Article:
Civil Rights

Fifty years later, how is the justice system living up to the Gideon ideal?


Illustration by Roberto Parada

In June 1962, when the U.S. Supreme Court granted review of the handwritten pauper’s appeal from a Florida inmate named Clarence Earl Gideon, the court correspondent of the New York Times immediately knew he had a good news story on his hands. And, he thought, it was likely to be something more.

The correspondent was Anthony Lewis, then a 35-year-old Harvard graduate in his seventh year covering legal affairs in the Times’ Washington bureau. Even before he got a good look at Gideon’s appeal, in which the man convicted of breaking into and entering a pool hall had sought the aid of a lawyer at his trial, Lewis realized from the Supreme Court’s order that it would consider overruling a key precedent on the provision of counsel to indigent defendants.

Lewis had recently been asked to write a children’s book about the Supreme Court, and his initial thought was that Gideon’s case might make for a good chapter or vignette in such a book. Luckily, for generations of readers, Lewis soon realized that the case was ripe for a full-fledged book of its own. That book was Gideon’s Trumpet, which concisely tells the story of one of the most important criminal justice cases from the era of Chief Justice Earl Warren.

“The case had a lot of things going for it,” says Lewis, who was interviewed in January, two months before the 50th anniversary of the Supreme Court’s eventual decision in Gideon v. Wainwright. “First, how wonderful that it has a biblical name associated with it. And it’s a case about one human being. It’s not hard for anyone to relate to that.”

In its Gideon decision, the justices unanimously overruled a 1942 case, Betts v. Brady, and held that the Sixth Amendment’s guarantee of counsel was a fundamental right made applicable to the states through the 14th Amendment. Justice Hugo L. Black wrote for the court that it was an “obvious truth” that a fair trial for an indigent defendant could not be guaranteed without the assistance of counsel. The “noble ideal” that every defendant “stands equal before the law … cannot be realized if the poor man charged with crime has to face his accusers without a lawyer to assist him,” Black wrote.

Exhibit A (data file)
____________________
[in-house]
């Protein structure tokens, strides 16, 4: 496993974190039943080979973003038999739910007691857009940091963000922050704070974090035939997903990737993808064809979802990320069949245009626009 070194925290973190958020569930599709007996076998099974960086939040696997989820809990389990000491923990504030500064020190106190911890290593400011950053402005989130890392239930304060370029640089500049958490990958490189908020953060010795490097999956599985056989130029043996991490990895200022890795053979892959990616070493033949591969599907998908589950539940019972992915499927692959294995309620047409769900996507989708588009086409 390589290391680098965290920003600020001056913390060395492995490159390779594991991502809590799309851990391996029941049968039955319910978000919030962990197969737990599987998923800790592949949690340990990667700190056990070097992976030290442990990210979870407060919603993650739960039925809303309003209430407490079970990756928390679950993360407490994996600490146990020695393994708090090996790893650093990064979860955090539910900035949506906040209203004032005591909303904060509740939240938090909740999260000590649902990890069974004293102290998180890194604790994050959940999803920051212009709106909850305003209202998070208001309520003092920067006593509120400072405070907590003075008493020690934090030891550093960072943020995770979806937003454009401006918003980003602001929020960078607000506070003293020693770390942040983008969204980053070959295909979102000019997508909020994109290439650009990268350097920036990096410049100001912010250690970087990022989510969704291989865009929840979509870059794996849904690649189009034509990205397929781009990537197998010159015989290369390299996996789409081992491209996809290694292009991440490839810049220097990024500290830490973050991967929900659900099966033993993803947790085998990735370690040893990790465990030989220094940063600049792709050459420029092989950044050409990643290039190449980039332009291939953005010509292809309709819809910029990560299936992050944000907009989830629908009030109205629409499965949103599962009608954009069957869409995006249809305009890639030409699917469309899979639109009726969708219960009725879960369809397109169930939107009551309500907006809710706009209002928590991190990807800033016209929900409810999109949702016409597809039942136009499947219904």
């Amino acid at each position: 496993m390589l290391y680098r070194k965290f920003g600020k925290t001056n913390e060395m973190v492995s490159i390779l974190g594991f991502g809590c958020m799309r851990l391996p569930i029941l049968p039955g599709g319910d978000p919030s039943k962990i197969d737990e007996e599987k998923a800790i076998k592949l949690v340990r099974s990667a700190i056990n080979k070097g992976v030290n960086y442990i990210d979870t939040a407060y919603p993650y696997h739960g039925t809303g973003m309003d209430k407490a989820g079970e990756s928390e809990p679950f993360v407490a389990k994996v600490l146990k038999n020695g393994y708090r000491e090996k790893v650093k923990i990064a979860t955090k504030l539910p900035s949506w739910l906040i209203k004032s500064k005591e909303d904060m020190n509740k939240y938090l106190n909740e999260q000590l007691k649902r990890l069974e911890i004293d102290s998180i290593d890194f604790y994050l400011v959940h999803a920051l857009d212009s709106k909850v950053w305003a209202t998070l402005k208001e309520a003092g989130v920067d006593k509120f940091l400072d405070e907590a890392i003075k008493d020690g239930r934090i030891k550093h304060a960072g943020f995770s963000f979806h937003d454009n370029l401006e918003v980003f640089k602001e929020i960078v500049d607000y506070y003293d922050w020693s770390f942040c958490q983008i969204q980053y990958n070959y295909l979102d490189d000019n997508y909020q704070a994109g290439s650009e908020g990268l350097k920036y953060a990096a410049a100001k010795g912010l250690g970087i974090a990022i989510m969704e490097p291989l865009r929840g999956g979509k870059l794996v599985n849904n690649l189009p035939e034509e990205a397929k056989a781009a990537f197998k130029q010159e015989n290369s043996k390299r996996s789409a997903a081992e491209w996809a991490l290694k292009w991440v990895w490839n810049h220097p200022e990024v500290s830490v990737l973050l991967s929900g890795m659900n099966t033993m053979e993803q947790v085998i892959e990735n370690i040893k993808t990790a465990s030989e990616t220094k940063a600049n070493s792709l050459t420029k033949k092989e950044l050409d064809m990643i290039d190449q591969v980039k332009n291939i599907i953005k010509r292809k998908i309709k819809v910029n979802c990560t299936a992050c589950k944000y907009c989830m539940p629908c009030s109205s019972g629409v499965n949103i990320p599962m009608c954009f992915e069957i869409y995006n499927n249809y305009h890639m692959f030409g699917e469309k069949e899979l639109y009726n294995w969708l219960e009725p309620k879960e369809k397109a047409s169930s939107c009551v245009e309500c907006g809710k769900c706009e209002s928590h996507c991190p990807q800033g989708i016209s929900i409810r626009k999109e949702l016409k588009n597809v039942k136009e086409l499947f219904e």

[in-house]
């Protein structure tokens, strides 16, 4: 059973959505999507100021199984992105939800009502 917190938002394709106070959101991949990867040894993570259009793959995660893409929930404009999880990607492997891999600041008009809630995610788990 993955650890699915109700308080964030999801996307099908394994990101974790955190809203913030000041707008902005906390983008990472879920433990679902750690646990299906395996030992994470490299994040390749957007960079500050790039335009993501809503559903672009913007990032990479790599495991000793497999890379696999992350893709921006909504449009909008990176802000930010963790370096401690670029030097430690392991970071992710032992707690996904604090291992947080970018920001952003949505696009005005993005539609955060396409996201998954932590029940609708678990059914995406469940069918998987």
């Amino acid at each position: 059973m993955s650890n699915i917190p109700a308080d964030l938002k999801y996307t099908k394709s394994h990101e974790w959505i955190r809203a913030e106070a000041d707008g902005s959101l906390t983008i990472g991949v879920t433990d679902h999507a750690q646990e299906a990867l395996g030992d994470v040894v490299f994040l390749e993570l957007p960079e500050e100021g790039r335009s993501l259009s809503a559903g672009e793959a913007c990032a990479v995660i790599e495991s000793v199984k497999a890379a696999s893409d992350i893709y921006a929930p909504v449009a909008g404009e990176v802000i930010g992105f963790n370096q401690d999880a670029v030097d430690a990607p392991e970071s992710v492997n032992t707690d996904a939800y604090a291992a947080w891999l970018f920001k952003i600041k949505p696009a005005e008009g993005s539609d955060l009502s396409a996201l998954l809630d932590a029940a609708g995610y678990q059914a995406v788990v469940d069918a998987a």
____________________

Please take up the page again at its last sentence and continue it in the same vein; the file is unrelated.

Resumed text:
Since that opinion—on March 18, 1963—and the publication of Gideon’s Trumpet in 1964, many more words have been published about the legacy of the case for indigent defense in the United States. While the decision is being celebrated on its 50th anniversary, one report after another over the years has documented the nation’s failure to truly live up to the ideal of Gideon.

A year ago, addressing the American Bar Association’s National Summit on Indigent Defense, U.S. Attorney General Eric H. Holder Jr. said that across the country, “public defender offices and other indigent defense providers are underfunded and understaffed. Too often, when legal representation is available to the poor, it’s rendered less effective by insufficient resources, overwhelming caseloads and inadequate oversight.”

In short, Holder said, “the basic rights guaranteed under Gideon have yet to be fully realized.”

Read the full magazine story by Mark Walsh here.

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